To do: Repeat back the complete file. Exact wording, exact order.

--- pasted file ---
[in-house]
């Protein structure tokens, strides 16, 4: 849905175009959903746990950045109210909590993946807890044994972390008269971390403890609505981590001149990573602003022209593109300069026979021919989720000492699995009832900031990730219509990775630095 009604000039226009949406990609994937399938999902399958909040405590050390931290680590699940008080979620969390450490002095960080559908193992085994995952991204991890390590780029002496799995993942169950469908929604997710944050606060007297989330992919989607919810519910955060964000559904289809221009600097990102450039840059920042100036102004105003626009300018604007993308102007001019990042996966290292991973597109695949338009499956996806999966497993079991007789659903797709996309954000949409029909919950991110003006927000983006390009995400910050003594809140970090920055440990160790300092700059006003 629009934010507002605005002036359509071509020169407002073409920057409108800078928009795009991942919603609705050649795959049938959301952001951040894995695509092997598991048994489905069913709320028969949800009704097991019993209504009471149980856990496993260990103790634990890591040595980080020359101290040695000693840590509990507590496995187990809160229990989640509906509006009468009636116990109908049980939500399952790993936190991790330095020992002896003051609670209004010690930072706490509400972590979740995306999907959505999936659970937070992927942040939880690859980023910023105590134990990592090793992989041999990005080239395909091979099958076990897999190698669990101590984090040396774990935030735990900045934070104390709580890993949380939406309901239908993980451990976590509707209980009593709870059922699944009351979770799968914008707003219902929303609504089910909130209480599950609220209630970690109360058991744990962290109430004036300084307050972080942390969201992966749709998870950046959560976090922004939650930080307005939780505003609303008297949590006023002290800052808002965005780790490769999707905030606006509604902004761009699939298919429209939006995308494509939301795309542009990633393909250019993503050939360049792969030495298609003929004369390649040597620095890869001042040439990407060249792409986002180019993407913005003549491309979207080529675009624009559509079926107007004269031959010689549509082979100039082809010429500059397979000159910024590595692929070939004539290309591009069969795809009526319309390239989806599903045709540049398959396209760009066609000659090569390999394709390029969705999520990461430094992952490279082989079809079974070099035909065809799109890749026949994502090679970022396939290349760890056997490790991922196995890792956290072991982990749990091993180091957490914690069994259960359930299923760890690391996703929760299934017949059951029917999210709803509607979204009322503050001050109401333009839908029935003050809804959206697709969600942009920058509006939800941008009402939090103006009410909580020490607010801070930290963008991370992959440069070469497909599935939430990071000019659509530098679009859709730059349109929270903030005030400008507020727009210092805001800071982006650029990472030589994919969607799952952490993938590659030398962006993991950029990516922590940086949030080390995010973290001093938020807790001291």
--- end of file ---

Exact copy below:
[in-house]
């Protein structure tokens, strides 16, 4: 849905175009959903746990950045109210909590993946807890044994972390008269971390403890609505981590001149990573602003022209593109300069026979021919989720000492699995009832900031990730219509990775630095 009604000039226009949406990609994937399938999902399958909040405590050390931290680590699940008080979620969390450490002095960080559908193992085994995952991204991890390590780029002496799995993942169950469908929604997710944050606060007297989330992919989607919810519910955060964000559904289809221009600097990102450039840059920042100036102004105003626009300018604007993308102007001019990042996966290292991973597109695949338009499956996806999966497993079991007789659903797709996309954000949409029909919950991110003006927000983006390009995400910050003594809140970090920055440990160790300092700059006003 629009934010507002605005002036359509071509020169407002073409920057409108800078928009795009991942919603609705050649795959049938959301952001951040894995695509092997598991048994489905069913709320028969949800009704097991019993209504009471149980856990496993260990103790634990890591040595980080020359101290040695000693840590509990507590496995187990809160229990989640509906509006009468009636116990109908049980939500399952790993936190991790330095020992002896003051609670209004010690930072706490509400972590979740995306999907959505999936659970937070992927942040939880690859980023910023105590134990990592090793992989041999990005080239395909091979099958076990897999190698669990101590984090040396774990935030735990900045934070104390709580890993949380939406309901239908993980451990976590509707209980009593709870059922699944009351979770799968914008707003219902929303609504089910909130209480599950609220209630970690109360058991744990962290109430004036300084307050972080942390969201992966749709998870950046959560976090922004939650930080307005939780505003609303008297949590006023002290800052808002965005780790490769999707905030606006509604902004761009699939298919429209939006995308494509939301795309542009990633393909250019993503050939360049792969030495298609003929004369390649040597620095890869001042040439990407060249792409986002180019993407913005003549491309979207080529675009624009559509079926107007004269031959010689549509082979100039082809010429500059397979000159910024590595692929070939004539290309591009069969795809009526319309390239989806599903045709540049398959396209760009066609000659090569390999394709390029969705999520990461430094992952490279082989079809079974070099035909065809799109890749026949994502090679970022396939290349760890056997490790991922196995890792956290072991982990749990091993180091957490914690069994259960359930299923760890690391996703929760299934017949059951029917999210709803509607979204009322503050001050109401333009839908029935003050809804959206697709969600942009920058509006939800941008009402939090103006009410909580020490607010801070930290963008991370992959440069070469497909599935939430990071000019659509530098679009859709730059349109929270903030005030400008507020727009210092805001800071982006650029990472030589994919969607799952952490993938590659030398962006993991950029990516922590940086949030080390995010973290001093938020807790001291």